Thoughts on American Dirt
Updated: Jun 21
Review: American Dirt by Jeanine Cummins
'Fear keeps them alive, hope keeps them running' (American Dirt: Jeanine Cummins).
**Trigger warnings: Murder, gang violence, sexual abuse, rape**
The story follows Lydia and her eight year old son, Luca who following a birthday party in which all their family are murdered by a drug carter must make the journey from Mexico to the United States as asylum seekers. The narrative follows them along their journey as they meet others and have to make choices along their way to survive.
What others have said
Devastating and timely... its hard to imagine there will be a more urgent or politically relevant novel this year - Observer.
Heartstopping...doesn't let up... you will urge them on, fists clenched - The Times.
Stunning... remarkable... an account of love on the run that will never lose steam - Vogue.
'As a Mexican immigrant, who was undocumented, I can say with authority that this is harmful, stereotypical, damaging representation of our experiences. Please listen to us when we tell you, this book isn't it' - Julissa Arce Raya - author.
As someone who has spent half a lifetime in Mexico and on the border, I can only pray that this book doesn't go down in history as "the great migrant novel"' - David J. Schmidt, author and translator.
What did I think?
There are two things to consider here; is it a good read and are there some things that perhaps should have been done differently? In my opinion the answer is yes to both.
As a book I really enjoyed it, the story was easy to follow, the emotion is evident on the page and there are some really beautiful characters within the story as well. On some occasions, Lydia, the lead character is slightly annoying but its consistent and I suppose all protagonists cant always be the strong, passionate characters we hope them to be.
Now the wider issue of the book itself, its context and its factuality. One criticism that has been directed towards Cummins has been that she is not a Mexican refugee and she has relied on 'lazy stereotypes' to cultivate her novel. Cummins herself has argued that she debated whether to publish this novel on the basis that she had not lived the experience and she explains the research that she has completed. I am not in a position to really discuss how good or bad her research was but the idea that no-one can be an author about a subject we have not experienced one is slightly weak - if this were the case, taking it to the extreme if I were to become an author (don't worry its not on the cards), I would only be able to write a story based in 1988 and onwards about being a white female who has lived in certain areas of the UK.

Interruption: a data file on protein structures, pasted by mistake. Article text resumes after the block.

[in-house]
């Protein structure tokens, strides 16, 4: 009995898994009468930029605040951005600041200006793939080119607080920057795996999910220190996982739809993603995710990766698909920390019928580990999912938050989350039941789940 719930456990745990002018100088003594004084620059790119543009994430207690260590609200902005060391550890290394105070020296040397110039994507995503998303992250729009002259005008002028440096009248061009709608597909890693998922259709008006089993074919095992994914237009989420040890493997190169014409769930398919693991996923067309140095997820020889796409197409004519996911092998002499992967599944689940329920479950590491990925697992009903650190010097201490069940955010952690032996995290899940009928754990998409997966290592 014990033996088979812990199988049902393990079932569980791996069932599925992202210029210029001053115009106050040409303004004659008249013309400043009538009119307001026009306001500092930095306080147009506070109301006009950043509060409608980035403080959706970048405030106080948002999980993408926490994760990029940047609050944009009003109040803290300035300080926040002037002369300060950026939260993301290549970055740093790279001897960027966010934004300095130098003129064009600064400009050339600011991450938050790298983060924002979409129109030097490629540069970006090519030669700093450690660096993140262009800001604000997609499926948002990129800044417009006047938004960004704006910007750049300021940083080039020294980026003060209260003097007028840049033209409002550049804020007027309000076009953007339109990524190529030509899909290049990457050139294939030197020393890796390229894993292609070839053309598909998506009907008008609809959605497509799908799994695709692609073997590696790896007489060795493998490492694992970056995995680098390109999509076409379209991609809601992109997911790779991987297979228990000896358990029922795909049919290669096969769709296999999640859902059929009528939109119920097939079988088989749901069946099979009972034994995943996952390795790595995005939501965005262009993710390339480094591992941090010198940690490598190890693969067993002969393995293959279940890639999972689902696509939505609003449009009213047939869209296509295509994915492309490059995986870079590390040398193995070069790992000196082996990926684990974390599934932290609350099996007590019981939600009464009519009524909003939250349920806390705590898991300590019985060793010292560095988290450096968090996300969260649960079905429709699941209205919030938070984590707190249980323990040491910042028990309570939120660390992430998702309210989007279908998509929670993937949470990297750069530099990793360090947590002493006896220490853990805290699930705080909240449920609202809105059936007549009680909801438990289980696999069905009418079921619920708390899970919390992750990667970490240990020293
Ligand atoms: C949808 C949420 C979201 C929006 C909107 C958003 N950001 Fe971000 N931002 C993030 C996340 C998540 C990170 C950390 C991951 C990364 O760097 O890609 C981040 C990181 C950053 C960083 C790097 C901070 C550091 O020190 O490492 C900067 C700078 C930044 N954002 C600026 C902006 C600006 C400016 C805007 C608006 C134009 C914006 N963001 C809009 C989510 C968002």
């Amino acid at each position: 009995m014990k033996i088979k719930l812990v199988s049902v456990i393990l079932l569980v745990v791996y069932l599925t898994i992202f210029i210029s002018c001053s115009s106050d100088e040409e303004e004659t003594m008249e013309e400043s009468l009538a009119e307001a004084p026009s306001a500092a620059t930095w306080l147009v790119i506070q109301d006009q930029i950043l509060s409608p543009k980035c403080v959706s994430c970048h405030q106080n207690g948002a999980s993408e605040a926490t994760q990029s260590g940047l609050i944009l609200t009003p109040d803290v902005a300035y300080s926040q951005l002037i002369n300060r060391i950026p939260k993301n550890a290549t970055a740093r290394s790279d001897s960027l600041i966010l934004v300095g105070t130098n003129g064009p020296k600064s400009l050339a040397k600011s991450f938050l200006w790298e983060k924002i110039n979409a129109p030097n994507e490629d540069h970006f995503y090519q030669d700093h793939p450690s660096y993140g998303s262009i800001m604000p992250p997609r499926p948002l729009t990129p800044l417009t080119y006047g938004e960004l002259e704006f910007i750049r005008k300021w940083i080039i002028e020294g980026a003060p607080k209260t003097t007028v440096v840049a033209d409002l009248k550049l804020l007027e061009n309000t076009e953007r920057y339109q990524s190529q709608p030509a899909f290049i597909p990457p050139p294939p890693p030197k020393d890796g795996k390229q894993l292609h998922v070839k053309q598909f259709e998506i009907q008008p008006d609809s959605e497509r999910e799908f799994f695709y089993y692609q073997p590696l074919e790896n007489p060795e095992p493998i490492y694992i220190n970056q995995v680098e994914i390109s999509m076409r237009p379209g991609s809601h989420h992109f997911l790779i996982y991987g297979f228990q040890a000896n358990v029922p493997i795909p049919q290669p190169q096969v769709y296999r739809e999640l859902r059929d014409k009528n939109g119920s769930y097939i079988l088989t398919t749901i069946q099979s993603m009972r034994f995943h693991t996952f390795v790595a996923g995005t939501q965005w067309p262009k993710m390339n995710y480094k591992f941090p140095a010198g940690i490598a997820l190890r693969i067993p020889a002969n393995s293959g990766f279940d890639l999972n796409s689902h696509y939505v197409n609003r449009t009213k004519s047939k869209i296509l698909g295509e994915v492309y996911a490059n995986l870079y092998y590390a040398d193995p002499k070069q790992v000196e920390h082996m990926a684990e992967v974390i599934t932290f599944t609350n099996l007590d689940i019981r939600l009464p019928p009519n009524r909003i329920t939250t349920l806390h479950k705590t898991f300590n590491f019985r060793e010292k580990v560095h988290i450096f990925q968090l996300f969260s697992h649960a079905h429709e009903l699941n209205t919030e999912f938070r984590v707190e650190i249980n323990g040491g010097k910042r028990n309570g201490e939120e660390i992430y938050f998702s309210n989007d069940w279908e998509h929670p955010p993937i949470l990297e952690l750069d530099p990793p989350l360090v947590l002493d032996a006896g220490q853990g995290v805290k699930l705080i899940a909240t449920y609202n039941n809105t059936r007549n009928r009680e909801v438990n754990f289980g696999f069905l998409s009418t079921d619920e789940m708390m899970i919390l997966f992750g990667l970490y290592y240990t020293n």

This leads to the question if authors who have experienced their subject matters are currently not able to get their voices heard and work published, is it better if an author who identifies herself to be 'white' is able to get their voice heard and this will open the dialogue up is it positive that this work is published. I have to be honest that I think it is. If an individual does not feel able to pick up a book from a person of colour for example, I can only hope that by reading a 'best seller' which covers this subject matter this may open up the discussion this has to be positive. There are also positive repercussions with this as well, when we spend money and show an interest in the subject matter publishers will start looking for other books with the same topic, ultimately making room for other authors whom can include asylum seekers and refugees. There is also an additional solution, if we as the population of book readers are concerned about the lack of diversity within the authors we read, start doing the research, start reading the books by authors of colour for example, they are out there but maybe a little more hidden, contact publishing houses and ask them to publish more books from minority groups and if you find a good book - shout about it, post it on your social media and ask a book group you are part of to read it. Every little helps and there is room for other authors in our reading.
Now to add into all the controversy of the book, there are now photos and images circulating of a dinner for the book where centrepieces were made of barbed wire, and the author herself posting of twitter her manicure which replicates the book jacket which as you probably guessed includes barbed wire. I mean, overall it just seems like a slightly silly and naive thing to do, and does feed into this idea that Cummins is enjoying the books controversy and not understanding the symbols of oppression that she is writing about and are prevalent in society today. Does it make the book bad? No but it does suggest the author is not really considering the wider context of her novel which is disappointing.
So in summary, I enjoyed the book and I think it should be read. There is a lot of controversy and I think its important that the matters are being raised. Currently, I think the book is essential reading as it has begun the discussion and placed it within the mainstream. Its a good read and the story, as a story is interesting and enjoyable. When other asylum seekers are able to gain access to the stage and have their voice heard, read their books first and promote those and until that point lets continue to vote with our money and ensure that our reading list is diverse without a focus on white men and women where possible.
Star rating: 4.5* (out of 5)
Will I read it again?: Yes, but I will also be looking for other books of asylum seekers stories.